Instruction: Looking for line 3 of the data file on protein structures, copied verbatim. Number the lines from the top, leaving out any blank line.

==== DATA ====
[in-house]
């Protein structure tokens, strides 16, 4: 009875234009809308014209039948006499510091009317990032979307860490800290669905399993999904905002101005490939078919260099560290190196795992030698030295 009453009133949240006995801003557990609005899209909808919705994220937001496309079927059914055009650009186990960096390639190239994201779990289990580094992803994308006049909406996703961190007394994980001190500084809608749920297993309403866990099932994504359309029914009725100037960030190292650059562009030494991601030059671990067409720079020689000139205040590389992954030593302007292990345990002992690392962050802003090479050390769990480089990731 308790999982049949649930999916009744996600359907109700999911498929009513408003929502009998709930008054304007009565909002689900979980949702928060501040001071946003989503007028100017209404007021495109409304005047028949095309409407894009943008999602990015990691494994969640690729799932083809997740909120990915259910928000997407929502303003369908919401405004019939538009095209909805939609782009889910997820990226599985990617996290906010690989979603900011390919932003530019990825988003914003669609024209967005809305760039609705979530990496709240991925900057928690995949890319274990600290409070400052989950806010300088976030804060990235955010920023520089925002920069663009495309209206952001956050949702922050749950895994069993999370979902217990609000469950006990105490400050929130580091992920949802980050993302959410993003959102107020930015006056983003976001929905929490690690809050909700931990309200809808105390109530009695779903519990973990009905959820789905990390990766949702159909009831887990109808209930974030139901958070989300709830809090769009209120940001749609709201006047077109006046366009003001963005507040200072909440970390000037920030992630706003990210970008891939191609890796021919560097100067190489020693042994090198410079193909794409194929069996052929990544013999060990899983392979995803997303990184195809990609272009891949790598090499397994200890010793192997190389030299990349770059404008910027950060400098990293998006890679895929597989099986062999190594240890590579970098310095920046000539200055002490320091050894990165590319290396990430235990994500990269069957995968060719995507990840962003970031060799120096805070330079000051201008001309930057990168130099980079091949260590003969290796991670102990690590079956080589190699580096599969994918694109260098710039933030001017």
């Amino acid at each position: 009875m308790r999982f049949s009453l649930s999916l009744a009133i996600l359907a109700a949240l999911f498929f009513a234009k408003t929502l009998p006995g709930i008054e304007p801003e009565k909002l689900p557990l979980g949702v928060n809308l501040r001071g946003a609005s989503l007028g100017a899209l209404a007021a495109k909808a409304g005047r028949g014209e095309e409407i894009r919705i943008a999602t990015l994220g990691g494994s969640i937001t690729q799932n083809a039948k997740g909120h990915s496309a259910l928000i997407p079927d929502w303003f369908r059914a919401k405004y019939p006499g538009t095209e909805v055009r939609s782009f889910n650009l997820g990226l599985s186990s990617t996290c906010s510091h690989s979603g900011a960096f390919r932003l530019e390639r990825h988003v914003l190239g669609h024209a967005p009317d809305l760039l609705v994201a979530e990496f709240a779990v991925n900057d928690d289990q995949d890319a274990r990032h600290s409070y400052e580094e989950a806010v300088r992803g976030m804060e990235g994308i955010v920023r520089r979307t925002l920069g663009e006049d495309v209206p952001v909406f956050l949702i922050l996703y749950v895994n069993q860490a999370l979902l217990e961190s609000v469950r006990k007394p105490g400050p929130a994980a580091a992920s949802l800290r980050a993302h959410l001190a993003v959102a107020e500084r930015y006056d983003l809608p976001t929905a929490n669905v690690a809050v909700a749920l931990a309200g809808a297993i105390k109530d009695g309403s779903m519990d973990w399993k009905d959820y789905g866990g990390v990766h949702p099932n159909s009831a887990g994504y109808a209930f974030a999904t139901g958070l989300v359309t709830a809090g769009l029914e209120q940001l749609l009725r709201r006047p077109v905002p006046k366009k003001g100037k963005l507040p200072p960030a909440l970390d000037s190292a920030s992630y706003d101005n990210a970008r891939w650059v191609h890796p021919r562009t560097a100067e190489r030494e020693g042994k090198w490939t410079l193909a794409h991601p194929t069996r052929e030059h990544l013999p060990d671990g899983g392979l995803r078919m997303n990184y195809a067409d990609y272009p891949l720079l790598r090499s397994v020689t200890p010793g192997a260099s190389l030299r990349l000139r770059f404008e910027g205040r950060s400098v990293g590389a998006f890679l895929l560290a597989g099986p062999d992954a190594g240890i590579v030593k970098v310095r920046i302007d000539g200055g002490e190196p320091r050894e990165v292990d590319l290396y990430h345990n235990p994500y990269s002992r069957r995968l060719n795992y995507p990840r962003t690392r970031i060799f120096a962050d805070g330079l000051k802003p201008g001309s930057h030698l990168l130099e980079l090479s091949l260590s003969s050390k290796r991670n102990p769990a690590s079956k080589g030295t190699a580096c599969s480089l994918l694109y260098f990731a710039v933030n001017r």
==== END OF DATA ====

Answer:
């Amino acid at each position: 009875m308790r999982f049949s009453l649930s999916l009744a009133i996600l359907a109700a949240l999911f498929f009513a234009k408003t929502l009998p006995g709930i008054e304007p801003e009565k909002l689900p557990l979980g949702v928060n809308l501040r001071g946003a609005s989503l007028g100017a899209l209404a007021a495109k909808a409304g005047r028949g014209e095309e409407i894009r919705i943008a999602t990015l994220g990691g494994s969640i937001t690729q799932n083809a039948k997740g909120h990915s496309a259910l928000i997407p079927d929502w303003f369908r059914a919401k405004y019939p006499g538009t095209e909805v055009r939609s782009f889910n650009l997820g990226l599985s186990s990617t996290c906010s510091h690989s979603g900011a960096f390919r932003l530019e390639r990825h988003v914003l190239g669609h024209a967005p009317d809305l760039l609705v994201a979530e990496f709240a779990v991925n900057d928690d289990q995949d890319a274990r990032h600290s409070y400052e580094e989950a806010v300088r992803g976030m804060e990235g994308i955010v920023r520089r979307t925002l920069g663009e006049d495309v209206p952001v909406f956050l949702i922050l996703y749950v895994n069993q860490a999370l979902l217990e961190s609000v469950r006990k007394p105490g400050p929130a994980a580091a992920s949802l800290r980050a993302h959410l001190a993003v959102a107020e500084r930015y006056d983003l809608p976001t929905a929490n669905v690690a809050v909700a749920l931990a309200g809808a297993i105390k109530d009695g309403s779903m519990d973990w399993k009905d959820y789905g866990g990390v990766h949702p099932n159909s009831a887990g994504y109808a209930f974030a999904t139901g958070l989300v359309t709830a809090g769009l029914e209120q940001l749609l009725r709201r006047p077109v905002p006046k366009k003001g100037k963005l507040p200072p960030a909440l970390d000037s190292a920030s992630y706003d101005n990210a970008r891939w650059v191609h890796p021919r562009t560097a100067e190489r030494e020693g042994k090198w490939t410079l193909a794409h991601p194929t069996r052929e030059h990544l013999p060990d671990g899983g392979l995803r078919m997303n990184y195809a067409d990609y272009p891949l720079l790598r090499s397994v020689t200890p010793g192997a260099s190389l030299r990349l000139r770059f404008e910027g205040r950060s400098v990293g590389a998006f890679l895929l560290a597989g099986p062999d992954a190594g240890i590579v030593k970098v310095r920046i302007d000539g200055g002490e190196p320091r050894e990165v292990d590319l290396y990430h345990n235990p994500y990269s002992r069957r995968l060719n795992y995507p990840r962003t690392r970031i060799f120096a962050d805070g330079l000051k802003p201008g001309s930057h030698l990168l130099e980079l090479s091949l260590s003969s050390k290796r991670n102990p769990a690590s079956k080589g030295t190699a580096c599969s480089l994918l694109y260098f990731a710039v933030n001017r």